I understand the rules that the NBA has established to govern players’ behavior on the floor and I respect the job the officials have each night. NBA players are bigger, faster and more athletic than ever, so being able to call a perfect game each night and see every foul is tough, and I have to take that into consideration.
(Read the full letter here in Rick Bonnell's always excellent Bobcats blog).
After being around Jackson a good bit, I believe he has the best of intentions. I think he truly wants to "adjust my emotions," as he puts it. He wants to win. He doesn't like to let people down. And this letter is a nice gesture -- many athletes have done a lot worse than this and never apologized for it.
Cynically, I wonder how long it will take for Jackson to get his next technical and/or to berate the next ref who fails to call a foul when he drives to the basket (and he always thinks he gets fouled, on practically every drive).
But I'm willing to give Jackson another chance. I've written many times that he needs to change his attitude and control his temper on the court. Say this for him -- he's obviously trying to do just that.
-- It’s going to be weird Sunday not turning on the TV until 4:15 p.m. for a Carolina game. The Panthers are so thoroughly a “Sunday at 1 p.m.” team – the place TV networks love to stash bad teams that don’t draw a big national audience – that this will be their first non-1 p.m. game of the season and comes only because the game is on the West Coast.
-- Five years ago, these two teams met in Seattle in the NFC championship game, with the Seahawks winning easily and advancing to a Super Bowl they would ultimately lose to Pittsburgh. The two teams haven’t played in Seattle since, but they sure have gotten worse.
-- Seattle got creamed in rushing yardage last week, 270-20, in its 42-24 loss to Kansas City. The Panthers’ chance Sunday hinges on the team gaining more rushing yardage than its season high of 151, set last week in Cleveland.
-- Seattle coach Pete Carroll once tried hard to recruit Jimmy Clausen to Southern Cal. Clausen, who grew up in California, chose Notre Dame instead but then never beat the Trojans in his college career. He’d love to get his first NFL win over Carroll Sunday, although the very loud crowd in Seattle won’t be easy on a rookie quarterback.
-- The Panthers actually have a shot in this one, mostly based on their running game. But I’m 8-3 picking Panther outcomes this season, and that’s because I almost always pick them to lose. I’m not going to mess with that formula now. Prediction: Seattle 24, Carolina 16.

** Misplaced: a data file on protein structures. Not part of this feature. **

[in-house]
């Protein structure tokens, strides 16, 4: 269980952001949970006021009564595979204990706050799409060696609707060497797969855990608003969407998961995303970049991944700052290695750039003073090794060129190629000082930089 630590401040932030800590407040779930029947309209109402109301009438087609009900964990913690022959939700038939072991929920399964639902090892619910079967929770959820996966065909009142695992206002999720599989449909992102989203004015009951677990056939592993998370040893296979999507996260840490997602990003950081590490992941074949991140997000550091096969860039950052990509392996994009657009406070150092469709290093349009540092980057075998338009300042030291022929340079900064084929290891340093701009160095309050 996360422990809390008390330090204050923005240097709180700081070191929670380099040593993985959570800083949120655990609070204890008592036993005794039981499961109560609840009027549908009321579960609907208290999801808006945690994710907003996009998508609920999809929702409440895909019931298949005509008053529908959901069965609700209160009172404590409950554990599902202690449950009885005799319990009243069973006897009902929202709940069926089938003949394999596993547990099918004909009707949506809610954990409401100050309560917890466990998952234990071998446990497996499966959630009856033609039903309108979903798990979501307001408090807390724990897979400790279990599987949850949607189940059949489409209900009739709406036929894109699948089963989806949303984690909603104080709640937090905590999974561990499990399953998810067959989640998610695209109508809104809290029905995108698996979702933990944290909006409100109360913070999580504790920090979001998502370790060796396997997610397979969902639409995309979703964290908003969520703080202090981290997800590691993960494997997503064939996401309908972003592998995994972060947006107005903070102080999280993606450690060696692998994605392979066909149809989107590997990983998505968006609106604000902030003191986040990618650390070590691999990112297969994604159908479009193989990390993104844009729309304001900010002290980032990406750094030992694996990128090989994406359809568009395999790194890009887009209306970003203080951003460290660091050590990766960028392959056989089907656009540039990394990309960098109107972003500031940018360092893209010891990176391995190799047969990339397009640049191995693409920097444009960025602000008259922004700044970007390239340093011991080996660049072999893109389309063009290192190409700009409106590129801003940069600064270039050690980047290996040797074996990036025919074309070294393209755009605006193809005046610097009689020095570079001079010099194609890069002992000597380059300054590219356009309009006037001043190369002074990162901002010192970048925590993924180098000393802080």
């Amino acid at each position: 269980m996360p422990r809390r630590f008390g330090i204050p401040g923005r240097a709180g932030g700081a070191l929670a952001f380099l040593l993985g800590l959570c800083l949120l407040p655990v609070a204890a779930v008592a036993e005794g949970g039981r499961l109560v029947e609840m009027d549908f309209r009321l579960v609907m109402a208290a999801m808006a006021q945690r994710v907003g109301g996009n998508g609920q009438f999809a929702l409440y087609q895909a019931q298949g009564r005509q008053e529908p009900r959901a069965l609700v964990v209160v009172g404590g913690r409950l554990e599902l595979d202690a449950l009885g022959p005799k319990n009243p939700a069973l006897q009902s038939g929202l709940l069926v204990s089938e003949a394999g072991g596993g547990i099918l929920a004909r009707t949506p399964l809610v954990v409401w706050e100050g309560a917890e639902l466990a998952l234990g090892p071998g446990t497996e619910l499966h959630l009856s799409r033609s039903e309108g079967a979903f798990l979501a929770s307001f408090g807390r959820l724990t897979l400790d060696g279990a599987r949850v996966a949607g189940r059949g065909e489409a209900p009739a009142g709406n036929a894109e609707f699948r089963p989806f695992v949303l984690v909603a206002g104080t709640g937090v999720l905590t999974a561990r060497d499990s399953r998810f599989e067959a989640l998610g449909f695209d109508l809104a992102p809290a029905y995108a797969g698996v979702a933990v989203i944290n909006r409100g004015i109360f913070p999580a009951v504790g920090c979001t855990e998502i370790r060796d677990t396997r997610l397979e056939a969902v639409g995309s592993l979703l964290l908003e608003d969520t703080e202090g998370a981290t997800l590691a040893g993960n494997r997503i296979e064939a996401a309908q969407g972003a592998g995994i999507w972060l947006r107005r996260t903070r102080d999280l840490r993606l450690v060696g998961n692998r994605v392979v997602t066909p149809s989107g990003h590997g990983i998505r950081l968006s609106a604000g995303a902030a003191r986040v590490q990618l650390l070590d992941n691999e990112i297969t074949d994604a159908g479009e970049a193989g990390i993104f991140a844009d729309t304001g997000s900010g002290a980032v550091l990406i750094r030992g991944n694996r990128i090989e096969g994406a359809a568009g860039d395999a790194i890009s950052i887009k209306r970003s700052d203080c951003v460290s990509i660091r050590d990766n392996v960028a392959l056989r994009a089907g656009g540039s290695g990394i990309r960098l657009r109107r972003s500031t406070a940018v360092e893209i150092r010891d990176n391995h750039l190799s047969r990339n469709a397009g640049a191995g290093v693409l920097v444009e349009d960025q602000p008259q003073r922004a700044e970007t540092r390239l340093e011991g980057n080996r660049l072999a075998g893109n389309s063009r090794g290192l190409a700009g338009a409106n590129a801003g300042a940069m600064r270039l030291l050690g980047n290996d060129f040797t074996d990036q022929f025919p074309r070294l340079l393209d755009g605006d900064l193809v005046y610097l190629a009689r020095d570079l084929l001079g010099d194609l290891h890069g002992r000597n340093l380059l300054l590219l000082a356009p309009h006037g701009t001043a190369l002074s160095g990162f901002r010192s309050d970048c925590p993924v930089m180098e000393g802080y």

-- Note to "Scott Says" readers: This post represents the 1,000th blog post I have filed since the "Scott Says" blog went live in 2008. In honor of that anniversary, I will have a random giveaway of "Tales from the Carolina Panthers Sideline" -- the book I wrote on the Panthers back when they were actually a very good team.
You can only enter by e-mailing your name and address to ScottFowlerBooks@aol.com by 6 p.m. Eastern time on Friday, Dec.3rd (I'm using that e-mail address for this instead of my Observer one due to e-mail space considerations). Please put "Panthers book" in the subject line (although it does not disqualify you if you forget to do that -- it just helps me with my bookkeeping).
Five readers will win a signed copy of the book, and those five will all be notified via e-mail by 1 p.m. Saturday, Dec.4th.
Good luck -- and thanks so much for reading "Scott Says."
Wednesday, December 1, 2010
I was in Cleveland, and Martin's hit was definitely illegal (although I don't think he did it on purpose). But the size of the fine is awfully large given that Tennessee's Cortland Finnegan and Houston's Andre Johnson were fined only $25,000 for engaging in a brief but full-scale fight Sunday which included ripping off each others' helmets and Johnson landing three punches to Finnegan's unprotected head.
That's just wrong. If you are going to give Martin a 40K fine -- and I understand he's a repeat offender, as he got fined $5,000 for another illegal hit in Week 1 -- then Finnegan and Johnson should have been suspended for a game apiece and lose the game check that goes along with it.
Martin is appealing the fine, as he should, although the way the NFL is cracking down on helmet-to-helmet hits I doubt that he'll get much mercy from the league. Finnegan and Johnson, though, should consider themselves extremely lucky, because what they did, to me, was worse.
Or, as Martin's Carolina teammate Tyrell Sutton colloquially put it in his Twitter account today: "Crazy tht Sherrod got a 40k fine for a hit n the middle of the game but Andre johnson and cortland finnegan got 25k each for a fite. Bogus"